In addition, the resilience of private enterprises is still weak. The number of enterprises temporarily ceasing operations or dissolving is large and tends to increase over the years. In the period 2011 to 2019, the average annual number of enterprises that stopped doing business or were dissolved was about 73.2%. In particular, in the first nine months of 2020, before the impact of the Covid-19 pandemic, the lack of resilience of private firms was becoming evident.
Role of private sector
In order to promote the role of the private sector in the development and implementation of socio-economic strategy, it is necessary to continue to affirm that the private enterprise is the backbone of the economy. It is the key to socio-economic development, and creates all conditions for private enterprises to develop and form a strong economic group.
From the perspective of state management, it is necessary to focus on resolving bottlenecks that prevent private enterprises from investing, producing, and developing. It is essential to improve the business investment environment, create conditions for enterprises to compete and grow, especially in property rights, land-use rights, intellectual property rights, and fair competition. The speed of reform now needs to be accelerated, and administrative procedures made more transparent, so as to cut costs for production and business activities.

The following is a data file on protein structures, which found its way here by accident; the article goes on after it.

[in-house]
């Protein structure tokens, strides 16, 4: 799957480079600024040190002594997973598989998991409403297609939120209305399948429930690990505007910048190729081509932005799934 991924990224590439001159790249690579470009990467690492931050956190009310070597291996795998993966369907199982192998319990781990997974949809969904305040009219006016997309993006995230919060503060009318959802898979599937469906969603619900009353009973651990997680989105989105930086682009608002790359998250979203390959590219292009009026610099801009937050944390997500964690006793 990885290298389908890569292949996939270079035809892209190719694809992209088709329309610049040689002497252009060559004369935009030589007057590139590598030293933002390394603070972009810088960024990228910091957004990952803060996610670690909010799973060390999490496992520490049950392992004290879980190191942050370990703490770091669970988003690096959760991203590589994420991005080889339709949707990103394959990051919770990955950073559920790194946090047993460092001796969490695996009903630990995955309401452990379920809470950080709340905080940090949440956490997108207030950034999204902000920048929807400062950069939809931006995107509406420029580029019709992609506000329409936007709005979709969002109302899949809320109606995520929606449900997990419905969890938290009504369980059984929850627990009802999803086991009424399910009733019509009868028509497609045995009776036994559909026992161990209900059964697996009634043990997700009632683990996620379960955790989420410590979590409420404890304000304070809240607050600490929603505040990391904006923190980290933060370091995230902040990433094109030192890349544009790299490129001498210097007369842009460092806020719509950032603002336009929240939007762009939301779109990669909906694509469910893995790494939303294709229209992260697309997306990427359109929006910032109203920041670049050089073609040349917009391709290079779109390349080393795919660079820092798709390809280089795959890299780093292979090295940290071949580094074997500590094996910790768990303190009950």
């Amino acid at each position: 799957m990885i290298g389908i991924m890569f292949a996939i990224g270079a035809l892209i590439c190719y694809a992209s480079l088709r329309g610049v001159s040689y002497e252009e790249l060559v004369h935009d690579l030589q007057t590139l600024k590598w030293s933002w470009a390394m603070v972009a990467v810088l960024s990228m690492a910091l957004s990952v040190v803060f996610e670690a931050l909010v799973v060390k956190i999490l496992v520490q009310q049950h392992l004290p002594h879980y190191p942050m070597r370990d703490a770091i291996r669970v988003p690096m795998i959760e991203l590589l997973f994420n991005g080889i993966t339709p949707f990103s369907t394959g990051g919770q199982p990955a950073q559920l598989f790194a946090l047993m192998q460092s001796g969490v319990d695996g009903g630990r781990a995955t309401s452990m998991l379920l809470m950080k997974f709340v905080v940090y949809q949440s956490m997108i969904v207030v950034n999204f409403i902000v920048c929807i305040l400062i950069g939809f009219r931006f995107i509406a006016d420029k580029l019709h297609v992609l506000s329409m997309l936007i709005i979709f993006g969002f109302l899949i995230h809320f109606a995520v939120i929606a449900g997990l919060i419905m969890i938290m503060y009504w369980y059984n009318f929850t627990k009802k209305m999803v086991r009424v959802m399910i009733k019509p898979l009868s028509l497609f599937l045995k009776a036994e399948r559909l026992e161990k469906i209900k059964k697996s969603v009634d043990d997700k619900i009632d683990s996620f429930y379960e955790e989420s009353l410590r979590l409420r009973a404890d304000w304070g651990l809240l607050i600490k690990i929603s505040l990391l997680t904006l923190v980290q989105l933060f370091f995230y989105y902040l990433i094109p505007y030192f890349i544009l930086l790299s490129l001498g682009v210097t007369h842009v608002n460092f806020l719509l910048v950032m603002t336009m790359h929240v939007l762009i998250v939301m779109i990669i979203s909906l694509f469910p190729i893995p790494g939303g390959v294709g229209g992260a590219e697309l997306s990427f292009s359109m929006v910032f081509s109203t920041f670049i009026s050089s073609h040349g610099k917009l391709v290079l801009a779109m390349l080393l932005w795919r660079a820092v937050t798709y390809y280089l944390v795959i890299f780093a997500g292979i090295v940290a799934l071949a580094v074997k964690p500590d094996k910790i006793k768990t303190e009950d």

At the same time, there is a need to step by step improve mechanisms, policies, and laws, while also eliminating discrimination between types of businesses. It is important to encourage and create favorable conditions for private firms to develop, and compete in a healthy manner to participate in global and regional value chains. Private enterprises must be encouraged to invest in research and development, and support must be given for them to link with FDI enterprises in business activities as well as for technology transfer.